By | November 16, 2014

Computers, databases, printers and forms.  One thing they have in common is that they make it really easy to collect information.

But the ease of collecting information makes us management types get greedy, and we ask for everything under the sun.  Just because you can collect information doesn’t mean you should. We call this disease “Overcollectionitis”.

Overcollectionitis comes with a cost.  It makes everything more complicated (especially for the patient and direct professional caregiver).  People have to fill out more information, the information takes longer to process, and becomes more difficult to retrieve and process.

In the end, information is collected and handled with less care and ultimately less useful.

An unfortunate aspect of this that we have observed in health care – is that a lot of information rarely gets used for making good decisions. Worse yet, it could do harm.

Most nurses doing an intake admission and assessment know what the outcome will be within a few minutes of speaking to a client. However, they are often made to go through a 60-90 minute+ documentation exercise. Too many questions can make patients feel hassled.  Worse, clinicians can lose track of the key patient problems when extra and irrelevant questions become a distraction.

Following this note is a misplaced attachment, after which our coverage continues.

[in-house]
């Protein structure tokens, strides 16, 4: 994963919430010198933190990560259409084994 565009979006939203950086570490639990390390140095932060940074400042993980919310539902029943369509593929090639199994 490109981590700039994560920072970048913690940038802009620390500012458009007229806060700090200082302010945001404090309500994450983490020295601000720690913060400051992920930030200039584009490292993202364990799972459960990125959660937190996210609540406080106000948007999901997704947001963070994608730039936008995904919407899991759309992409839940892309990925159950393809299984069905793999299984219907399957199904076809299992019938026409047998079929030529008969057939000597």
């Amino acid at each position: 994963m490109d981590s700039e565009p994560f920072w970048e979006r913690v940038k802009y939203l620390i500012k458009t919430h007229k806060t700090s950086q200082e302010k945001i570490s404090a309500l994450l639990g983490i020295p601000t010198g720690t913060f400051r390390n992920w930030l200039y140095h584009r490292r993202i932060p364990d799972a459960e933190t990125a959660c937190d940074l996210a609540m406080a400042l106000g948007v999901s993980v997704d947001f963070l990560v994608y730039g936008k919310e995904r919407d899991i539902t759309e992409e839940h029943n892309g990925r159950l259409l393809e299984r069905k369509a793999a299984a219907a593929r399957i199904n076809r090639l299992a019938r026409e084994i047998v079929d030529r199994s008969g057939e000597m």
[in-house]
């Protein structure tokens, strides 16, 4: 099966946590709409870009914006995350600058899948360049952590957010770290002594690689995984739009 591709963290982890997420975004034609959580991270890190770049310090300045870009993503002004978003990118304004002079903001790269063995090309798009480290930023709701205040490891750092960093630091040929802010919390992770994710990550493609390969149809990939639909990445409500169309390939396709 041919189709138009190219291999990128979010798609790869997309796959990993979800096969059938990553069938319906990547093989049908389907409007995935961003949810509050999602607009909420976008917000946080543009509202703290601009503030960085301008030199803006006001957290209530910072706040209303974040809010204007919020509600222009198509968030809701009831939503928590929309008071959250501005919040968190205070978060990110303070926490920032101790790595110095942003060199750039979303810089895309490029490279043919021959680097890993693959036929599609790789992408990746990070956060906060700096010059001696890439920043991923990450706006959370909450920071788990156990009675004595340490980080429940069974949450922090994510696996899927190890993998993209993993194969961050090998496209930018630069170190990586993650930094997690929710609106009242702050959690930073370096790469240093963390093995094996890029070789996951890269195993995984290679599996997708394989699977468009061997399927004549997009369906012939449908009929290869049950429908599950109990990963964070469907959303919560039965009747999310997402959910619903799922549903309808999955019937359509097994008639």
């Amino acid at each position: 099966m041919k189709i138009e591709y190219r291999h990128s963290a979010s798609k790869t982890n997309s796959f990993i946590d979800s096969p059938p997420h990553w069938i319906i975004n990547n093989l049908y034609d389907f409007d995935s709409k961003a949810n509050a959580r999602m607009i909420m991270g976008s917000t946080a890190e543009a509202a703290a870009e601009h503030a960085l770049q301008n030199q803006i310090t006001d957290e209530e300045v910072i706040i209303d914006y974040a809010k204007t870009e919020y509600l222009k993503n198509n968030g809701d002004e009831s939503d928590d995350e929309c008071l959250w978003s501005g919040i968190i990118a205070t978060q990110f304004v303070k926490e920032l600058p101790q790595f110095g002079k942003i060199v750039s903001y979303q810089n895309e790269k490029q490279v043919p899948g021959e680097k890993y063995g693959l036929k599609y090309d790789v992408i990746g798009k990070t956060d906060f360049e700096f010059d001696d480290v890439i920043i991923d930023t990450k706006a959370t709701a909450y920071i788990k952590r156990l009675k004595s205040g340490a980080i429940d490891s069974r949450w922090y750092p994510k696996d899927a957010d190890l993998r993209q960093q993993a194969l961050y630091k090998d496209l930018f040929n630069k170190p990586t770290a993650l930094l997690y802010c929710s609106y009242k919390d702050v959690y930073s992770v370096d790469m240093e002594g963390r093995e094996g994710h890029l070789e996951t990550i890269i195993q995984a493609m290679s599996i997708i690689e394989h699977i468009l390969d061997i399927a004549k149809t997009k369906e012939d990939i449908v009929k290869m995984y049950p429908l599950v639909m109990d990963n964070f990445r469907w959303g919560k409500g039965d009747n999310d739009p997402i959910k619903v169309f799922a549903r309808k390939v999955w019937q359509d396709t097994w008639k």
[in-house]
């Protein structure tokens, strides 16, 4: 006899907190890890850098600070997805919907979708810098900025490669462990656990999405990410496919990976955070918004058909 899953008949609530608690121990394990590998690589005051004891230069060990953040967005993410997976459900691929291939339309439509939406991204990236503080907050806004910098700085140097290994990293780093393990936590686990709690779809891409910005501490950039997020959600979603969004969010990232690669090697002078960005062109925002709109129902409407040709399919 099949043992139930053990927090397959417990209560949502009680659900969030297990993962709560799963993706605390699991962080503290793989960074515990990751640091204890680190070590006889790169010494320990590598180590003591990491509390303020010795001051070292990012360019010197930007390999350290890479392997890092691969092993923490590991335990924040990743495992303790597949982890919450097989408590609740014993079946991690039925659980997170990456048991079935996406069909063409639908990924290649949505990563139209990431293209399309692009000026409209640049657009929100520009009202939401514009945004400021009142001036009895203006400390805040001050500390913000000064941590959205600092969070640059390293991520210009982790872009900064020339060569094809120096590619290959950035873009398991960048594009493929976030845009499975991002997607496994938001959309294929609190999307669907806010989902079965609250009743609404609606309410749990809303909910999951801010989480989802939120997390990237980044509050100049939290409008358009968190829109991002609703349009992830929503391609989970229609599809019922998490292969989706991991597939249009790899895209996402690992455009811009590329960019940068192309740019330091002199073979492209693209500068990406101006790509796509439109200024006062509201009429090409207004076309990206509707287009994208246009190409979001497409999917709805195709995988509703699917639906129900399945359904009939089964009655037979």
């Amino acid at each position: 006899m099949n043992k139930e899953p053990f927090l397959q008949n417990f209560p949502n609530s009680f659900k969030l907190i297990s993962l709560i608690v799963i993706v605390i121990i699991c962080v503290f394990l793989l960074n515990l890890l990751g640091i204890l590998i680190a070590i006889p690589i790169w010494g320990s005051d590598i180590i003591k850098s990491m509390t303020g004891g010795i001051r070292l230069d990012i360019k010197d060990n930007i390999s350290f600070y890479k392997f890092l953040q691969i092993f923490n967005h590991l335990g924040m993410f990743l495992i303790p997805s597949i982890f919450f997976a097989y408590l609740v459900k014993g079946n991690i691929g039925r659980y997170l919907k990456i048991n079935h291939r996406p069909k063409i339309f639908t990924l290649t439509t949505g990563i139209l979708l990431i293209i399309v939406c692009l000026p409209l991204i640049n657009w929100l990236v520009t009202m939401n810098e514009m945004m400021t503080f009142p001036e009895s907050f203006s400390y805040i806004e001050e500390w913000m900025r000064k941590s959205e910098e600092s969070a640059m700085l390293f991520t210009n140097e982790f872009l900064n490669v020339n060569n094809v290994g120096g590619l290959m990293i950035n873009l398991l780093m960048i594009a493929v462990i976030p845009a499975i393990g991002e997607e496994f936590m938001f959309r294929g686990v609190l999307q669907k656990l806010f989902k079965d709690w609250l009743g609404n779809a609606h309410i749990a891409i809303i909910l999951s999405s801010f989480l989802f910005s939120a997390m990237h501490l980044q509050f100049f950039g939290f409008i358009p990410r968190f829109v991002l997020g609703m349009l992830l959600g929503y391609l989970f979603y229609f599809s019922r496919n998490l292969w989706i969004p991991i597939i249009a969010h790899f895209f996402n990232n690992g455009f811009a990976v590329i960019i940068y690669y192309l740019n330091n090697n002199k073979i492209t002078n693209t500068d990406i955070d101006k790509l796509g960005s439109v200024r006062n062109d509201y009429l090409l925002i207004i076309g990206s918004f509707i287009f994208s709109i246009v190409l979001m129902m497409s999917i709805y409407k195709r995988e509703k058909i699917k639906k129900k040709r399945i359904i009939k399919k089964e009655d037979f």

Here are a few helpful guidelines to help you decide what to collect:

  • Know what you are going to do with each piece of data you collect.  Otherwise, don’t collect it.  Resist the urge to collect “just in case”.  When that “case” comes, then start collecting.
  • If its going to be collected again later, don’t collect it now (health care is notorious for this).
  • Make data collection “conditional”.  For example, if your client is in for a orthopaedic sports knee injury, you probably don’t need to ask about continence (yes, we’ve seen this).
  • Try to collect only data that is needed for patient-related decision making. Often extra information is collected for other purposes such as accounting, research or health-system-level statistics. Find ways to use the patient-related data only to meet the needs of these other constituents.
  • For every piece of data you collect ask, “Would my decision making come to a different conclusion if I didn’t collect this?”  If the answer is no, don’t collect it.

In the end, everybody will be better for it.

Where have you seen overcollectionitis?

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